Tuesday, January 24, 2006

A revolutionary dish.

Today, January 24th …

Lobster Thermidor is an extravagant, indulgent, classical dish, a dish that no-one makes at home anymore - the reasons for which will become obvious shortly, but have nothing to do with the level of culinary difficulty. A popular story which may be history or myth, says that the dish was invented on this very day in 1894 at the restaurant Maire in Boulevard Saint-Denis in Paris, in honour of the first night of the play “Thermidor”, by Victorien Sardou. Its subject was the French Revolution, which was still a politically sensitive issue 100 years later, and the play was banned after only three performances.

There are other stories of course, but whatever the route, the dish is ultimately named after the month of that name in the short-lived French Revolutionary calendar, one of the warm summer months (now July 19 to August 17). The play’s name was a reference to the political machinations called the “Thermidorean reaction” which occurred on 9 Thermidor 1794, and led to the end of the Reign of Terror and the execution by guillotine of Robespierre the following day.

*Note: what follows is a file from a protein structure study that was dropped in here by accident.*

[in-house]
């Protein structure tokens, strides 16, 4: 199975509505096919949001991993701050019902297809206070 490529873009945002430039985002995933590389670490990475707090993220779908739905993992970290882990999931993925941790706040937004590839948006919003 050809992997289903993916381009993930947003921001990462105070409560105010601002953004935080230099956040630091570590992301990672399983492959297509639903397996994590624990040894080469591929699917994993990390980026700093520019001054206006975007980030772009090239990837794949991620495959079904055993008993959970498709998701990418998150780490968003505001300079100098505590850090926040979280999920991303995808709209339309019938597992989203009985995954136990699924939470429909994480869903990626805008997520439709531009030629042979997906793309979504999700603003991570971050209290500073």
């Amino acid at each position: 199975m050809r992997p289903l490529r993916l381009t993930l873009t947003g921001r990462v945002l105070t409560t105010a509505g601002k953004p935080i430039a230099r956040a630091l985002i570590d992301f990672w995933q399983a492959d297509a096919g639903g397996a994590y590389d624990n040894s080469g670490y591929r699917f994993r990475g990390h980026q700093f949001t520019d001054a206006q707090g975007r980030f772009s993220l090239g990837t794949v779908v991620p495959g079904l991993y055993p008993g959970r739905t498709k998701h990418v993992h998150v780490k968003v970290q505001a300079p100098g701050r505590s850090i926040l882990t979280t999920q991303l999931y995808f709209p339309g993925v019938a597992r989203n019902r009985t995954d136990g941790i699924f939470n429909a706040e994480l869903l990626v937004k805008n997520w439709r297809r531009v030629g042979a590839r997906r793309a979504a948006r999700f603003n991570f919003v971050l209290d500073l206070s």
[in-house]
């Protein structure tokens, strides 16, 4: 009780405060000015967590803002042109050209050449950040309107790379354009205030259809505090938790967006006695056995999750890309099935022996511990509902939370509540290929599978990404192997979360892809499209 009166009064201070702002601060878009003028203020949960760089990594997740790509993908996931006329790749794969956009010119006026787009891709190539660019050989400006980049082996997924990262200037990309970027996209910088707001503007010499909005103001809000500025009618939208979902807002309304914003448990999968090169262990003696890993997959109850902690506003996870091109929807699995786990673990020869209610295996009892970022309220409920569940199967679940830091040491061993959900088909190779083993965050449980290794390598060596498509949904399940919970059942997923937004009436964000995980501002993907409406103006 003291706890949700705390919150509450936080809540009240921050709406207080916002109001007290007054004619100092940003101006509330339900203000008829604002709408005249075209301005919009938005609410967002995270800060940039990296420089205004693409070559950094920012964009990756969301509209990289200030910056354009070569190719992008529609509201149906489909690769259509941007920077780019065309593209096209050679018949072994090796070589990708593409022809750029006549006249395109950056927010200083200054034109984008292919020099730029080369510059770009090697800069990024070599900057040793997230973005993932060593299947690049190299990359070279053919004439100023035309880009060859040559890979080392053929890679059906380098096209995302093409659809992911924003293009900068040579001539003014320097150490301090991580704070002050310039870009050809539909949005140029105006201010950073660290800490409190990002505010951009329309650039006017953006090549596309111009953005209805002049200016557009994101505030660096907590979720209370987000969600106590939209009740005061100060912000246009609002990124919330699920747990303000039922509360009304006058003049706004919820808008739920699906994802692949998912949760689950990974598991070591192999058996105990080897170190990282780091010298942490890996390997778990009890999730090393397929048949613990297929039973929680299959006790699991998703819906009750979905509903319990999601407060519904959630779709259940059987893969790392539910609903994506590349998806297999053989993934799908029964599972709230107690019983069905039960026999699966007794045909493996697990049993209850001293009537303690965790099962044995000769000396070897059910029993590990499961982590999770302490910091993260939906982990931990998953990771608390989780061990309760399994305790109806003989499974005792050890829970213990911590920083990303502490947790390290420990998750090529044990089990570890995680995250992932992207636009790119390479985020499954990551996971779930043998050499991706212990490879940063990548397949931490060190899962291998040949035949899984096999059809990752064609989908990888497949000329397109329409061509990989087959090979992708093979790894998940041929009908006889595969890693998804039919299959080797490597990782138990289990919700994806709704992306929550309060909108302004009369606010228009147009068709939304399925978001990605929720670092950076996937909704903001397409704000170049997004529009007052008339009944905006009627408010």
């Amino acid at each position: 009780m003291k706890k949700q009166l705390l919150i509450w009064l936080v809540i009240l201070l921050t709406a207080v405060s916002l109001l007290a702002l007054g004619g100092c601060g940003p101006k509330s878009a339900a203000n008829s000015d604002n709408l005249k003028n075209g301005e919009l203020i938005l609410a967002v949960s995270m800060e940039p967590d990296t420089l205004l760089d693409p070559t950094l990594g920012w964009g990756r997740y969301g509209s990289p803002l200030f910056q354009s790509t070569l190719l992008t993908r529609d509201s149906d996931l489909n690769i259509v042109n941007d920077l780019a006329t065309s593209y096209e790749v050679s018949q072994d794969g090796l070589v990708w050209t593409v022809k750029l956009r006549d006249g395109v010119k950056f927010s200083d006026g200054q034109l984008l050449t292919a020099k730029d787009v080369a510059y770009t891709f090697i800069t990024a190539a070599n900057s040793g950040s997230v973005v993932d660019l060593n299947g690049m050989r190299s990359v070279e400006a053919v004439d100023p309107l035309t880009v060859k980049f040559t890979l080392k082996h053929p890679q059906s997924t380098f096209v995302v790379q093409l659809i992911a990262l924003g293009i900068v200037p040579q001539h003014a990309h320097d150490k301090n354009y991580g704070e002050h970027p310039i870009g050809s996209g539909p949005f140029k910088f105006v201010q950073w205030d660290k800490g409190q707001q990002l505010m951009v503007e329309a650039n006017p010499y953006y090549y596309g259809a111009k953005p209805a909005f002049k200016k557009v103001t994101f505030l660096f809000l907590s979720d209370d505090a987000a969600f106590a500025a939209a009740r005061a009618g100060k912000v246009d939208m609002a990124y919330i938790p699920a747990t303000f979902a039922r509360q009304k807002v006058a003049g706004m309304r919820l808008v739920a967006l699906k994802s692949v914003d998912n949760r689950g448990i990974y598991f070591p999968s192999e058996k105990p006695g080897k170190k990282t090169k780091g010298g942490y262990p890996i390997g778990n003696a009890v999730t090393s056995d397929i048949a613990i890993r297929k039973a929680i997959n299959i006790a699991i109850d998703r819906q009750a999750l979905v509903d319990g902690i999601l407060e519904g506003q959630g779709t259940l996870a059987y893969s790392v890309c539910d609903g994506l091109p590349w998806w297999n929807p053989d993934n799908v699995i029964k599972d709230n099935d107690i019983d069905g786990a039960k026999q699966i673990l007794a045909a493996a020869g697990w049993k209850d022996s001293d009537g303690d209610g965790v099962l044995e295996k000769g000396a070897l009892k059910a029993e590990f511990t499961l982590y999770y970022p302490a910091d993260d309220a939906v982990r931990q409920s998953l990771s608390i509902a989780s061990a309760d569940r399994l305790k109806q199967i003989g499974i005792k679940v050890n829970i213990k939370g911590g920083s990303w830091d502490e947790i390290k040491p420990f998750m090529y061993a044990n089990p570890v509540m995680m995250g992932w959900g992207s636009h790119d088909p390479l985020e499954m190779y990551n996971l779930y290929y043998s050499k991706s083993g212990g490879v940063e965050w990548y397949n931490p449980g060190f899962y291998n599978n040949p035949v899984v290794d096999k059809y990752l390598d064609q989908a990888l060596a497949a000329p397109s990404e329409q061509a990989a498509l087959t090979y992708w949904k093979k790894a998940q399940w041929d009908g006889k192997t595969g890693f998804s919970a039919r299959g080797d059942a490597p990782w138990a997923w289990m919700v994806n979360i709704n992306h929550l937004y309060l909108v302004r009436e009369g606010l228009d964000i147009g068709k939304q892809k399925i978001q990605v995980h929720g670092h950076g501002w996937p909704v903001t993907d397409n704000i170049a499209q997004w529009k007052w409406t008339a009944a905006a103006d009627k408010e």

The lobster must think this explanation is particularly apt, in view of its own last moments and method of execution.

Lobster thermidor.

Split a live lobster in two, lengthwise. Crack the shell of the claws and pick out the meat. Season both halves of the lobster with salt. Pour oil over them and roast them in the oven for 15 to 20 minutes.
Dice the lobster flesh coarsely. Make a stock of white wine, fish fumet [stock] and meat gravy, flavoured with chervil, tarragon, and chopped shallots. Boil it down to a concentrated consistency. Add to this concentrated stock a little very thick Bechamel sauce and some English mustard.
Boil this sauce for a few seconds, then whisk in fresh butter (one third of the volume of the sauce).
Line the two halves of the carcases with a little of this sauce. Fill them with the flesh of the lobster, cover with the remainder of the sauce, sprinkle with grated Parmesan and melted butter and brown quickly in the oven. (Larousse Gastronomique).

If this method of lobster execution makes you squeamish, please do use the standard method of death by immersion in boiling water – in which case a name change to “Lobster Plûvoise” would be doubly apt, since January 24th fell in the wet month of that name.

Tomorrow: And so the Lord be thankit.

1 comment:

Anonymous said...

Great Post. I trick I've also learned is to season the boiling water with salt and lemon juice. The lobster is a little more tender and flavorful this way.

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